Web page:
Friday, 4 December 2015

Our Dogs covers the PDE v Deppen row

I blogged this story here 10 days ago. the As you can see, Mr Deppen is not terribly pleased with me.  

Here, for the record, is my full reply to his email.


Dear Mr Deppen

I believe I have accurately reported the case which is a matter of public record. You were charged with cruelty; you denied the charges but were found guilty on three counts; you later had your criminal record expunged in a first-offender rehab initiative. 

You are, however, very welcome to send me a statement which I am happy to add to the piece.

Clearly you like Neapolitan Mastiffs.  “I like things that look like they hit by a car” you said in an interview in 2005.  No doubt, like most breeders of dogs with extreme phenotypes, you believe your dogs don’t suffer for the form breeders have inflicted on them. You also clearly believe that exposed haw is a breed feature, not a fault. I would ask that you pull down your own lower lid and take a few steps outside. That’s what it feels like for the dogs, too.

Poppy’s nostrils are clearly stenotic, too.  These are a risk factor for heat-intolerance/compromised airways and breeders need to take these into account when breeding.  The old Mastini  - who incidentally never looked like they had been hit by a car - had open nostrils and would have coped with heat better as a result.

Here’s a 1960s dog against your Poppy.  Please ask yourself… which dog would you rather be? If you can’t see it, show your friends outside of the show-ring and ask them.

Dogs are very stoical; they put up with a lot and they still love you. My view is that the suffering we impose on Neapolitan Mastiffs is not acceptable. The ectropion. The cherry eye. The pyoderma. The cancer. The very short lifespan. The sheer grinding weight of that body and sagging flesh as they age. You don’t see this because you are immersed in a world where it is acceptable. 

And yet you surely know that the modern dogs are not historically correct - because it is impossible to find a single archive picture that looks like any of the dogs today. 

I am passionate about purebred dogs and have campaigned on Mastino health for some years now. There have been some improvements in the UK as a result of this; certainly dogs as “hypertype” as Poppy would no longer win in the big rings here.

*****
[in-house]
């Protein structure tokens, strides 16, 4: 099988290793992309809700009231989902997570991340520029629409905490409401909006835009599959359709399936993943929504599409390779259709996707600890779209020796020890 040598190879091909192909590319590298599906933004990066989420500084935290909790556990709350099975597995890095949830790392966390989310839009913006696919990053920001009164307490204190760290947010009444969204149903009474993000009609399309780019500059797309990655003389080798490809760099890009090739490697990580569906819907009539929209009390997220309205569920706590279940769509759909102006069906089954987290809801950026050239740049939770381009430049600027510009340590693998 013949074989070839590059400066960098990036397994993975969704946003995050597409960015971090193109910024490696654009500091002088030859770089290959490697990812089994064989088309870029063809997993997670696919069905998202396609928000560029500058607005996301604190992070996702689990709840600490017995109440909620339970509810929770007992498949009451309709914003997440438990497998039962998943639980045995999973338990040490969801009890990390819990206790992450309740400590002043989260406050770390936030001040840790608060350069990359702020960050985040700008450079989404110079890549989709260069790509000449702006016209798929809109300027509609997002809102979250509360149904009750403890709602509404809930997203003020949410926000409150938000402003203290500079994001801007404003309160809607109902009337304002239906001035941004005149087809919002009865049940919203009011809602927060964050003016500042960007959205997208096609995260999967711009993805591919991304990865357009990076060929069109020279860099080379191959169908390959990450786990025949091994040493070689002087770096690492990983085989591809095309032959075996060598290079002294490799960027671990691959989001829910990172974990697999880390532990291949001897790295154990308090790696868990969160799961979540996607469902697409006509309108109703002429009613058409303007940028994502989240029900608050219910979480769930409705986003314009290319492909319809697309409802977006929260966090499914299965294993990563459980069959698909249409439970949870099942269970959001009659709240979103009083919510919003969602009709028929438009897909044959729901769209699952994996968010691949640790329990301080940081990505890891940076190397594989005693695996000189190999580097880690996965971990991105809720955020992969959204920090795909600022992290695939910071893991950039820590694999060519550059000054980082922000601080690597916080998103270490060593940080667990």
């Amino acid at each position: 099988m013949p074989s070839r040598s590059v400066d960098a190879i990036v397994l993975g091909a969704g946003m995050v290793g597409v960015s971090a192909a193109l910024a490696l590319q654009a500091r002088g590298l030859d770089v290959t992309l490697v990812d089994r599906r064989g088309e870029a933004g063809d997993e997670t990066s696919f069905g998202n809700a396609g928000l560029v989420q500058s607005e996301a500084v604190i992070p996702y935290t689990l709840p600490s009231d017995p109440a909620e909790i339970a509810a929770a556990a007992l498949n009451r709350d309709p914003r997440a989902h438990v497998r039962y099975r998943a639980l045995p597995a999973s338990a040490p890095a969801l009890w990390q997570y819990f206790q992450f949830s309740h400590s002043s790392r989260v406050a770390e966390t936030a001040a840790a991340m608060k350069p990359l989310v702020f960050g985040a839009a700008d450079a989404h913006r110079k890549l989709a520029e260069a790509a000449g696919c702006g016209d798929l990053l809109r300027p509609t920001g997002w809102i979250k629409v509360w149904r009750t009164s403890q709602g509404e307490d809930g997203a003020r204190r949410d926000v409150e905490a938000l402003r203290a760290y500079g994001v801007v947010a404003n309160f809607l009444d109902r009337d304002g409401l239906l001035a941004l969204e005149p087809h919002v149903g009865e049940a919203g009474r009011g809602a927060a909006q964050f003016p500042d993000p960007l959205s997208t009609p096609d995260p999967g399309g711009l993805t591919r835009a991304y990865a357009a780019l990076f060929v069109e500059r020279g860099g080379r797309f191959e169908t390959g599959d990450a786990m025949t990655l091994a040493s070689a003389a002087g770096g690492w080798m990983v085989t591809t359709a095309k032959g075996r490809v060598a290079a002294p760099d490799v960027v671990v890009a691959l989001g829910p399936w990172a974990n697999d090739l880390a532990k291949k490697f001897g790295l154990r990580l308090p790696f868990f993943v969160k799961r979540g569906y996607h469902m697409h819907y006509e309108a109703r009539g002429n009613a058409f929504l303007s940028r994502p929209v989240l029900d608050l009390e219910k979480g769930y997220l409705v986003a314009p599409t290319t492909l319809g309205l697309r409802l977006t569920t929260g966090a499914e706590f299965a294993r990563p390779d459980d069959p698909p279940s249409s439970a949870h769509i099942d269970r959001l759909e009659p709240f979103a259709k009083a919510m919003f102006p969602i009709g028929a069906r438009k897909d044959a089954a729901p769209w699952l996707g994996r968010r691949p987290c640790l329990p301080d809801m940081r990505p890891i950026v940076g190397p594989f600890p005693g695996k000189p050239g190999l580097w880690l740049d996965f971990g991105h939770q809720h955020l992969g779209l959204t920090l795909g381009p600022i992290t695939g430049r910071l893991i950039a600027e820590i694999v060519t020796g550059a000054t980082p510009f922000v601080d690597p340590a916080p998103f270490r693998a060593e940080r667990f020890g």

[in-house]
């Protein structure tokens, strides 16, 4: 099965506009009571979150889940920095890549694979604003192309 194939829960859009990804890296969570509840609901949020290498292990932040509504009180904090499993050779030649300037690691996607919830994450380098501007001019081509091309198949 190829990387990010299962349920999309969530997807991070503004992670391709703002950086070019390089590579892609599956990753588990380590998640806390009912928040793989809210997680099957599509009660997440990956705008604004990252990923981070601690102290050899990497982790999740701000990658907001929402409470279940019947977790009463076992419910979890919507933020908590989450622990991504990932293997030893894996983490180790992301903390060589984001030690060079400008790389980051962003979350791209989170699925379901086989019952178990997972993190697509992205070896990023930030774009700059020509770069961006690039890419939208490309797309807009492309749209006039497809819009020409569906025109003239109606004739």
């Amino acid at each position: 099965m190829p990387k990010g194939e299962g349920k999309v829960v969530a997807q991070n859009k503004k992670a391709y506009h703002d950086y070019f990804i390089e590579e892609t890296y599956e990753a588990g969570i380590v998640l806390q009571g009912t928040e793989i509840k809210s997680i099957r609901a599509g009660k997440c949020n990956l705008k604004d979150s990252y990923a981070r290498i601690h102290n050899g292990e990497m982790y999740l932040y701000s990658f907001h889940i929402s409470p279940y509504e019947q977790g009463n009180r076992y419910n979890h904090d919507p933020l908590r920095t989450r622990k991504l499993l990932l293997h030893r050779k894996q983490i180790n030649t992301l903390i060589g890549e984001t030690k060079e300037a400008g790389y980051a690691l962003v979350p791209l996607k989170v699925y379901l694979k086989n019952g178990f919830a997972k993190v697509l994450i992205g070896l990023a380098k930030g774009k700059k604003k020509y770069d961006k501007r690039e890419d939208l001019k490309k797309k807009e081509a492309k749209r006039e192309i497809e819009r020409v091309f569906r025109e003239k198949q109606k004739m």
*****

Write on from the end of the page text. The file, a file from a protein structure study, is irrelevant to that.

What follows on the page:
I would say that I think Poppy moves well compared to the UK dogs though. I watched the Westminster 2013 footage and could see that he moved fluidly and freely and has much better angulation than the UK dogs. If you could combine this with with a more moderate head and skin, you could indeed have a magnificent dog.

I am sure that nothing I say will change your mind. But how I wish you could look at your dog afresh and see him for what he is - a no doubt-gorgeous boy trapped in a body that fails him.

You have - or certainly had - some great looking Pointers. You do know what a functional dog is. 



Jemima Harrison
Pedigree Dogs Exposed - The Blog


No reply yet from Mr Deppen.


  1. It will be interesting to see how many respondents there are from the Our Dogs article.

  2. I am not sure if you should get a degree in veterinary medicine or become a dog show judge. You obviously are an expert in both. you could judge by photo as you already do and diagnose and treat the same way as you already do easy peasy.. right from your computer. No need to leave home.

    "I would say that I think Poppy moves well compared to the UK dogs though. I watched the Westminster 2013 footage and could see that he moved fluidly and freely and has much better angulation than the UK dogs. If you could combine this with with a more moderate head and skin, you could indeed have a magnificent dog."
    Or you could breed a better dog yourself but that takes work and commitment

    1. "Or you could breed a better dog yourself but that takes work and commitment "

      Ah, but that would do nothing to stop the breeding of defective dogs. There are breeders out there creating beautiful, functional animals. But those animals aren't winning ribbons. That needs to change.